Back in 2011, I was one of the many readers who had a love/hate relationship with Jamie McGuire’s runaway New Adult hit, Beautiful Disaster. I loved hero Travis’s intensity but hated his anger management issues, swooned over his devotion to heroine Abby but despised his obsessiveness, prayed they’d stay together but loathed their co-dependent relationship, and wondered when mixed martial arts fighting became the go-to campus job for hot guys. I had no desire to read the self-indulgent money grab companion novel Walking Disaster, which told the exact same story from Travis’s point of view instead of Abby’s. Fast forward seven years and I felt compelled to pick up the first Maddox Brothers sequel (Travis has several brothers) to see if it inspired more exhilaration than exasperation. Beautiful Oblivion proved to be equal to its predecessor: the things I liked, I loved. The things I disliked, I hated.
Trenton Maddox shares his brother Travis’s hot looks, quick temper, bad-boy persona and lady-killer charm. So when he pulls up a chair at part-time college student/bartender Camille Camlin’s pub table one evening, buys her drinks and begins chatting like they’re old friends, Cami doesn’t know what to make of it. Even though they’d gone to school together all their lives, she’d never warranted so much as a second glance from the notorious man-ho. Besides, Trenton can’t be hitting on her because everyone knows she’s dating T.J. pretty seriously. Despite her protestations that she really has no interest in anything Trent has in mind, he manages to weasel his way into Cami’s life until she has to admit that he’s become a real, genuine friend. Truth be told, Trenton has actually become the most stable presence in her life.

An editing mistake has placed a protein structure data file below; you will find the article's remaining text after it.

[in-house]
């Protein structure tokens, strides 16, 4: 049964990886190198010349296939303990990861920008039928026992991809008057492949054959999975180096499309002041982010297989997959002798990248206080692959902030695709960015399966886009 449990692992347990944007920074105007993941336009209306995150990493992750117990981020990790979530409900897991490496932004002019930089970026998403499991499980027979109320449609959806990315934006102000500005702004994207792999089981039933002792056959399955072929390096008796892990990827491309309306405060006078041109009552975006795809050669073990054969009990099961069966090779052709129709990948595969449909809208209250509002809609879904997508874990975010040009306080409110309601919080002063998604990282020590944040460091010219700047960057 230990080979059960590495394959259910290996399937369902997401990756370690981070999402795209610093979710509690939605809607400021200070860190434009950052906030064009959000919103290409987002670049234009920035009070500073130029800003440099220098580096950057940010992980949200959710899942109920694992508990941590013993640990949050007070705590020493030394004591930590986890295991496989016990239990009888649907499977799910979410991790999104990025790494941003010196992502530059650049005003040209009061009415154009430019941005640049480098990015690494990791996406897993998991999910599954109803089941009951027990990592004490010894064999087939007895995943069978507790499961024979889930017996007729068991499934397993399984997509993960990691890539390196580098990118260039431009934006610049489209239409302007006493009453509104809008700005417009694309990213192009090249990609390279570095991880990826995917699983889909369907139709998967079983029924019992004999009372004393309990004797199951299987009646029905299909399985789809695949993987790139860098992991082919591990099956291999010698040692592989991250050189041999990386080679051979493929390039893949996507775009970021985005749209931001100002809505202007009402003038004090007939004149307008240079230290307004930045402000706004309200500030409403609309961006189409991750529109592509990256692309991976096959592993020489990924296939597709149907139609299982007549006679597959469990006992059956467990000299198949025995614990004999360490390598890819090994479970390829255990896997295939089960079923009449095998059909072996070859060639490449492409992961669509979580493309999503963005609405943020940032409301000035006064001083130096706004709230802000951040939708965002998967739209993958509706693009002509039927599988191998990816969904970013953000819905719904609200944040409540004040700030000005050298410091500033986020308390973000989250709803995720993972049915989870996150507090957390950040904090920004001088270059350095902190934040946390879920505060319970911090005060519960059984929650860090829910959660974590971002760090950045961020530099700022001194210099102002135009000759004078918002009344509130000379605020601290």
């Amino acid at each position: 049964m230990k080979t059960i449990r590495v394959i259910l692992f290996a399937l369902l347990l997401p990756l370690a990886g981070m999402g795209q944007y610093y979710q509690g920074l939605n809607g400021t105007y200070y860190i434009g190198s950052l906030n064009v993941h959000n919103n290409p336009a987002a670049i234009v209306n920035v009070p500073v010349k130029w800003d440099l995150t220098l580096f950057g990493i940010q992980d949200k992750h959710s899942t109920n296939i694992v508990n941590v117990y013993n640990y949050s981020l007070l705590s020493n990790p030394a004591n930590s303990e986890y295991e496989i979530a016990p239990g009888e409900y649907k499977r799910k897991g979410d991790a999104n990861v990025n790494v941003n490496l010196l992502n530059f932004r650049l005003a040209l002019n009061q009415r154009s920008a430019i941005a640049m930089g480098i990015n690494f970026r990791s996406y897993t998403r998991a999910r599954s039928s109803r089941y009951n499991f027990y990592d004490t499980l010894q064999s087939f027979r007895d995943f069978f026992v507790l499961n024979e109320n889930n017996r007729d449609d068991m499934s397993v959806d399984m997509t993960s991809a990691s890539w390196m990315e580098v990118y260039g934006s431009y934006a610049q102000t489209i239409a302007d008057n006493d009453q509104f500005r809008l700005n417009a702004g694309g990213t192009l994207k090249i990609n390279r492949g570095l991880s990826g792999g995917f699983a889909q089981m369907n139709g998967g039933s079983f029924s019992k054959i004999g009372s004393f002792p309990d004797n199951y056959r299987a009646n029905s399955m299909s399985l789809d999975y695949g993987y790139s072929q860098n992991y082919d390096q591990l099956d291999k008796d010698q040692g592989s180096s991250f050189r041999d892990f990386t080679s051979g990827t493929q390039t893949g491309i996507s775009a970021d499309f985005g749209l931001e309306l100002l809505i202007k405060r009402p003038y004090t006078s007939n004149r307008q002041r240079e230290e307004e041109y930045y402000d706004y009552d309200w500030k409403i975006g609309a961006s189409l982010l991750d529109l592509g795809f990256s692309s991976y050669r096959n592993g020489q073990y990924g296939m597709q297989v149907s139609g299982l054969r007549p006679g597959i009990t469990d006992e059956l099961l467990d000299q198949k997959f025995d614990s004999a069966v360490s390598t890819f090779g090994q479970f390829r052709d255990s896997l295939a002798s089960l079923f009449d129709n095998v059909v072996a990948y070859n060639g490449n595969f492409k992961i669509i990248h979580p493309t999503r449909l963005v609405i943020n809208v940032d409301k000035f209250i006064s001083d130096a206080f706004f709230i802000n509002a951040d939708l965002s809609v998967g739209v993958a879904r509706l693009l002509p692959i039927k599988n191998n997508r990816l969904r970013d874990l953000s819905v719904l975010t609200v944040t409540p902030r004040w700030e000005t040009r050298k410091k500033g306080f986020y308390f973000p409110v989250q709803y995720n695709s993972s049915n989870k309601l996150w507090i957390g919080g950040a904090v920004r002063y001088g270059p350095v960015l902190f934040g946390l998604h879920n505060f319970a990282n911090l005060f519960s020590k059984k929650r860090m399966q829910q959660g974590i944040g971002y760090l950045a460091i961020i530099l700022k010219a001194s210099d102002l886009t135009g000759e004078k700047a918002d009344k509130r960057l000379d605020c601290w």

This is because Cami’s home life absolutely sucks. Her father is an abusive drunk who finds a way to blame Cami for every problem that the family encounters. She takes on a second job at the tattoo parlor where Trent works in order to help her youngest brother out of a financial jam, and with working two jobs and taking classes at Eastern University, she’s pretty well exhausted. Then there’s her relationship with T.J., who is absent far more than he is present. He’s moved to California to pursue a mysterious job, and when projected visits fall by the wayside and texts become a mere trickle, the temptation that Trenton offers becomes harder to resist. Friendship morphs into something more, and Cami finds herself in love with two guys at the same time.
But when Cami is pressed to admit that maybe her feelings for Trenton are stronger than those she has for T.J., she is hiding a secret, something that she believes means that she and Trenton cannot start a relationship together even if she ends things with T.J.
Beautiful Oblivion is highly readable, perfect for sitting on a porch or lying in a hammock or tanning on the beach. McGuire has an amazing way of capturing genuine, realistic sounding dialogue. Her characters sound like real early-twenty-somethings and say very clever things that I wished I could have said. I love to read their interactions with each other and wish I could hang with every last one of them.